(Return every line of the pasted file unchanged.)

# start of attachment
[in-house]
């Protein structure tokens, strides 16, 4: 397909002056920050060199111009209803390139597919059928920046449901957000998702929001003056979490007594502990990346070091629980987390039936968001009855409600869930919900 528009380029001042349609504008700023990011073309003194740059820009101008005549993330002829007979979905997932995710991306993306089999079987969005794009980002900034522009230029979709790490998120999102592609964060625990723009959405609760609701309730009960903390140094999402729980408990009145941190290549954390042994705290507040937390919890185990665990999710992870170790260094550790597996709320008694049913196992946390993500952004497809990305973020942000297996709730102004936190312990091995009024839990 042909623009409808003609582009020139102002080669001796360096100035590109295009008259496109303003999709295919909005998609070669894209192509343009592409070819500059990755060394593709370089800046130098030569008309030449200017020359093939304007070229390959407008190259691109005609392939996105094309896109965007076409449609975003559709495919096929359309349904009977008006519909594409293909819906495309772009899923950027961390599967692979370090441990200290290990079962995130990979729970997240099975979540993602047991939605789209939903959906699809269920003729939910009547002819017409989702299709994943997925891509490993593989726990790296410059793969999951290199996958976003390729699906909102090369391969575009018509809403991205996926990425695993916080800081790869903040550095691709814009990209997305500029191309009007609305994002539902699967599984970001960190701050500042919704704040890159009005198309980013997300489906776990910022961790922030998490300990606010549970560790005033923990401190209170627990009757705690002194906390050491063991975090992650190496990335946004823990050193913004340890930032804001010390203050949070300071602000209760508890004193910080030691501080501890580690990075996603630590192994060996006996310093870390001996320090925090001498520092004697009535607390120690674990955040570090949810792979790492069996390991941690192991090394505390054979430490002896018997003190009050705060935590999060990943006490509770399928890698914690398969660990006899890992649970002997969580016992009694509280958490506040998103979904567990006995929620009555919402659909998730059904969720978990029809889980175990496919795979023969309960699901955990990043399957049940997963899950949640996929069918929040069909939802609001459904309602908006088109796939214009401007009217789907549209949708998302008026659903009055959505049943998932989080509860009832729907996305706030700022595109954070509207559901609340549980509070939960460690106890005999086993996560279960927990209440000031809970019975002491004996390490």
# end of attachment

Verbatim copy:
[in-house]
């Protein structure tokens, strides 16, 4: 397909002056920050060199111009209803390139597919059928920046449901957000998702929001003056979490007594502990990346070091629980987390039936968001009855409600869930919900 528009380029001042349609504008700023990011073309003194740059820009101008005549993330002829007979979905997932995710991306993306089999079987969005794009980002900034522009230029979709790490998120999102592609964060625990723009959405609760609701309730009960903390140094999402729980408990009145941190290549954390042994705290507040937390919890185990665990999710992870170790260094550790597996709320008694049913196992946390993500952004497809990305973020942000297996709730102004936190312990091995009024839990 042909623009409808003609582009020139102002080669001796360096100035590109295009008259496109303003999709295919909005998609070669894209192509343009592409070819500059990755060394593709370089800046130098030569008309030449200017020359093939304007070229390959407008190259691109005609392939996105094309896109965007076409449609975003559709495919096929359309349904009977008006519909594409293909819906495309772009899923950027961390599967692979370090441990200290290990079962995130990979729970997240099975979540993602047991939605789209939903959906699809269920003729939910009547002819017409989702299709994943997925891509490993593989726990790296410059793969999951290199996958976003390729699906909102090369391969575009018509809403991205996926990425695993916080800081790869903040550095691709814009990209997305500029191309009007609305994002539902699967599984970001960190701050500042919704704040890159009005198309980013997300489906776990910022961790922030998490300990606010549970560790005033923990401190209170627990009757705690002194906390050491063991975090992650190496990335946004823990050193913004340890930032804001010390203050949070300071602000209760508890004193910080030691501080501890580690990075996603630590192994060996006996310093870390001996320090925090001498520092004697009535607390120690674990955040570090949810792979790492069996390991941690192991090394505390054979430490002896018997003190009050705060935590999060990943006490509770399928890698914690398969660990006899890992649970002997969580016992009694509280958490506040998103979904567990006995929620009555919402659909998730059904969720978990029809889980175990496919795979023969309960699901955990990043399957049940997963899950949640996929069918929040069909939802609001459904309602908006088109796939214009401007009217789907549209949708998302008026659903009055959505049943998932989080509860009832729907996305706030700022595109954070509207559901609340549980509070939960460690106890005999086993996560279960927990209440000031809970019975002491004996390490």